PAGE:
Sunshine Vitamin D and COVID-19
In the northern hemisphere, we are all at greater risk of having a deficiency of vitamin D. Why? Because we don’t get enough sunshine directly onto our skin which results in the generation of vitamin D. This explains why deficiency exists in the UK and why Vitamin D and COVID-19 are linked.
But note, vitamin D is not an actual vitamin but a secosteroid hormone produced in the skin from 7-dehydrocholesterol after exposure to sunlight UVB radiation. It is therefore really hormone royalty!
Interestingly, people with lighter coloured skin absorb more sunlight and therefore produce more vitamin D than people with darker skin. Millions of years ago when the human species explored further north, the amount of sunlight became less and various natural processes became less effective. One of these was vitamin D production.
The darker your skin the more melatonin you produce and this protects against the excessive results from too much sun. Which is good near the equator. But further north, the melatonin prevents precious sun from producing vitamin D.
However, even those people with lighter coloured skin now have to look out for vitamin D deficiency because many do not spend enough time outside.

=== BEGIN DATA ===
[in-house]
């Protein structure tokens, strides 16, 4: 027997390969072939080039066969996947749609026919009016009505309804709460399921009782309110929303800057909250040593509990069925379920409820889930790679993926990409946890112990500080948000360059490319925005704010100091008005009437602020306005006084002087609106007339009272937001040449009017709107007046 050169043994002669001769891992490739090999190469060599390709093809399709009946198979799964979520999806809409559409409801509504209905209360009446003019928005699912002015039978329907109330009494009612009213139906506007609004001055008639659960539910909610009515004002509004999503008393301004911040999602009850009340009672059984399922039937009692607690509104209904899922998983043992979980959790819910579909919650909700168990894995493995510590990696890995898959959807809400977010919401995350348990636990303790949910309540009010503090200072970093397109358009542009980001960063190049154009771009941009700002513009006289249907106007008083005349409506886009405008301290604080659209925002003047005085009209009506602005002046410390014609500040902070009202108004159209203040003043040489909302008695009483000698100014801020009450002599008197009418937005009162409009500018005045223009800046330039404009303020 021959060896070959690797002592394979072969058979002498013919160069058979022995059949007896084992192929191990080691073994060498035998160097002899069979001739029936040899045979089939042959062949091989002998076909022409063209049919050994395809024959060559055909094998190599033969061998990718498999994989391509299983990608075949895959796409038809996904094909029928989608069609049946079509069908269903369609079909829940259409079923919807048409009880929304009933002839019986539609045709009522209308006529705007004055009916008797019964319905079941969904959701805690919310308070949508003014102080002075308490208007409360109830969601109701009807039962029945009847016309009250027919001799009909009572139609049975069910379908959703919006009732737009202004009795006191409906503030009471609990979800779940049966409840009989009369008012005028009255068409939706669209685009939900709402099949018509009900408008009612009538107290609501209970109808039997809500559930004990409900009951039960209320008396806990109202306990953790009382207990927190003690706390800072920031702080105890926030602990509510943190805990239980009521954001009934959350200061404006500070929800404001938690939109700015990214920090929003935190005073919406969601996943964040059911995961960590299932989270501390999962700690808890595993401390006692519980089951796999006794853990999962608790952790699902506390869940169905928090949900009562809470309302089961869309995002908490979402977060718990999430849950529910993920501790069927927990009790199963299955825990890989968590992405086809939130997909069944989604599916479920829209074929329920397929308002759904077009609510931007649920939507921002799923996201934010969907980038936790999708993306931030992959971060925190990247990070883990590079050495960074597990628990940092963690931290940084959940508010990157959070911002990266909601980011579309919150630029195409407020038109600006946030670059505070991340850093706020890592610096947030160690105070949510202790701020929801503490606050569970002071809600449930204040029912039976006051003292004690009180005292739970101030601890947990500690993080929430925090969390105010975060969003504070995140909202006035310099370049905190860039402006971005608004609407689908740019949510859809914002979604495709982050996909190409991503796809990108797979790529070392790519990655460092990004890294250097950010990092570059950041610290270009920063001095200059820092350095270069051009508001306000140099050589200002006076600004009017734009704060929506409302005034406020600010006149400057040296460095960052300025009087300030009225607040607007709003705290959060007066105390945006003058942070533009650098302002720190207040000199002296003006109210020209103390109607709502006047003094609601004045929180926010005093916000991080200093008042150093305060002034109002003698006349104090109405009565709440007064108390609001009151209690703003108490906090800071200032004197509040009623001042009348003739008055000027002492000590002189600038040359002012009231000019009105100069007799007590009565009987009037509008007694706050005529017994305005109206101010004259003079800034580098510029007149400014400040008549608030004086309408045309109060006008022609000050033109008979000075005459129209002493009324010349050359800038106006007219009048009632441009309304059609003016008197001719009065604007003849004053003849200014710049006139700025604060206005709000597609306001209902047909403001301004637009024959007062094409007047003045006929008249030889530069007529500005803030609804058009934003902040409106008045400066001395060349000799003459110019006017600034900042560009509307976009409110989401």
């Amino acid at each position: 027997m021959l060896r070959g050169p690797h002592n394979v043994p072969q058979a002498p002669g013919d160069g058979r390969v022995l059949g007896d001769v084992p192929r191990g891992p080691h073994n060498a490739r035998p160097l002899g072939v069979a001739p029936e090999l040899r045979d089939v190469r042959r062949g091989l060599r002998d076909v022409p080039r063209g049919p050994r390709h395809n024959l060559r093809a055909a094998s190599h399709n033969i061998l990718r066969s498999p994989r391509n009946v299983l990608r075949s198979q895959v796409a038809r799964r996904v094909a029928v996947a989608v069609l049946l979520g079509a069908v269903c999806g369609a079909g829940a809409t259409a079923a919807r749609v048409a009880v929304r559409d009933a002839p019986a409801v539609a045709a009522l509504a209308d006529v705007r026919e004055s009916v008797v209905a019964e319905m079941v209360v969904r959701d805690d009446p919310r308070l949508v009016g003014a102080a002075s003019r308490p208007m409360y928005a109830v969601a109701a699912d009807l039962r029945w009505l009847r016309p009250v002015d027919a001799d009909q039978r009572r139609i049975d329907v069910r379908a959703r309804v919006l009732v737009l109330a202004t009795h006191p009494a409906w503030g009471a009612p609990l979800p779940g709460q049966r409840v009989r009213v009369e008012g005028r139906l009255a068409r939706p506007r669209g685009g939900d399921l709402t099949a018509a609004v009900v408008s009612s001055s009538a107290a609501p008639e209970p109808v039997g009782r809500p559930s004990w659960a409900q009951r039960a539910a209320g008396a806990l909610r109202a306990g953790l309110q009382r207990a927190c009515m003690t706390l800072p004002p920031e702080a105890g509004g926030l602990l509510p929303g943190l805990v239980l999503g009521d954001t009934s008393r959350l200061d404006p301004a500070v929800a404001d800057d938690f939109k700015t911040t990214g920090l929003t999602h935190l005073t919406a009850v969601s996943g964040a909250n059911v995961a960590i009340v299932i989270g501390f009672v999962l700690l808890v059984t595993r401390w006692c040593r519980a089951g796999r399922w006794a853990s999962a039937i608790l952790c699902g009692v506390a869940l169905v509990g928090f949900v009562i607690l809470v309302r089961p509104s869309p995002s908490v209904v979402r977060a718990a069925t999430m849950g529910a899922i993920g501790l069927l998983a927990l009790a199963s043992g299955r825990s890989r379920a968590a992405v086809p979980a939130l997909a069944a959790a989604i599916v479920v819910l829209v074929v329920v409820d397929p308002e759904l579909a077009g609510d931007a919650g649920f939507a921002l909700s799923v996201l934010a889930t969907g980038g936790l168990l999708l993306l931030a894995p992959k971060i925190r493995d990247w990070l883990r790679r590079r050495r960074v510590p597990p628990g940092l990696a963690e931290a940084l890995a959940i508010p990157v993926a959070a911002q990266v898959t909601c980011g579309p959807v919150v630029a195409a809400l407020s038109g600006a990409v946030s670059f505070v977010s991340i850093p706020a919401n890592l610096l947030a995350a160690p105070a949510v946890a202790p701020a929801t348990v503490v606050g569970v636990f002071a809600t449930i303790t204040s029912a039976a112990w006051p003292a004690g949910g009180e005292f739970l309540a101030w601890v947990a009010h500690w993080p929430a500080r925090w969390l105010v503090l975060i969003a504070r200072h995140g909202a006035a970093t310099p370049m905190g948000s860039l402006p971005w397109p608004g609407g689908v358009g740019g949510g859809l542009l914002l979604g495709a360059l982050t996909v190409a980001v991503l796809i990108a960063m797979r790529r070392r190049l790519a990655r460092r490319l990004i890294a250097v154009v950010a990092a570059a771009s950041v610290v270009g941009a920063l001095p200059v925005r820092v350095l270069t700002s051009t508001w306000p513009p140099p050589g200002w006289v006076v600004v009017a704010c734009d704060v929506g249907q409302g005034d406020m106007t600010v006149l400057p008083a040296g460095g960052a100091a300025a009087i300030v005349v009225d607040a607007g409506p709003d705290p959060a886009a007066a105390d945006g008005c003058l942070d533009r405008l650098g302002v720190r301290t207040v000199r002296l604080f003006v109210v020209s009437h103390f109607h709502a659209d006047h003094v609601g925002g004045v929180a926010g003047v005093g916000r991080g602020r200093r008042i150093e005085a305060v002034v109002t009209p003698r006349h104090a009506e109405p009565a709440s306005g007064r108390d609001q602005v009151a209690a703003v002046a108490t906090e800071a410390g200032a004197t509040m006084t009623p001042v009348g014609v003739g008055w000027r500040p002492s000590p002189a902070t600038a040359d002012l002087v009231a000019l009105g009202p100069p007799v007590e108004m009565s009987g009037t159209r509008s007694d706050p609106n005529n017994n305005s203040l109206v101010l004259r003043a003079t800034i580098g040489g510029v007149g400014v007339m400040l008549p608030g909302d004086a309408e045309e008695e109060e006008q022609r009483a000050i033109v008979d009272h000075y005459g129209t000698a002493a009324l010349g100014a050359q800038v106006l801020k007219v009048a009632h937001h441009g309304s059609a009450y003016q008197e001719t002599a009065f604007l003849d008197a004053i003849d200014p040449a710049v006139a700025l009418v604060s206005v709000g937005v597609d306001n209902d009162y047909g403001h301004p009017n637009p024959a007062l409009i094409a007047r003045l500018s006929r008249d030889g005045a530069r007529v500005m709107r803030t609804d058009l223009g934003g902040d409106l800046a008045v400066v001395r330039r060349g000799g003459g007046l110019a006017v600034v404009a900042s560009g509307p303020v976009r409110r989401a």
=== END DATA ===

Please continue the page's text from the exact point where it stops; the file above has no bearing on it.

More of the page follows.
Not Only Lack of Sunshine
There are a number of other risk factors that might cause low vitamin D in the body, linking Vitamin D and COVID-19 further. As well as lack of sunshine or having darker skin colour there are the following:
- Being elderly
- Restricted diet such as vegan or vegetarian
- Mal-absorption in the gut such as coeliac or other condition
- Reduced conversion in liver or kidneys due to medical conditions
- Being overweight or obese
- Not eating much fish or dairy.
- Living far from the equator where there is little sunlight year-round
- Always using sunscreen when going out
- Staying indoors
- Increased demand due to pregnancy or breastfeeding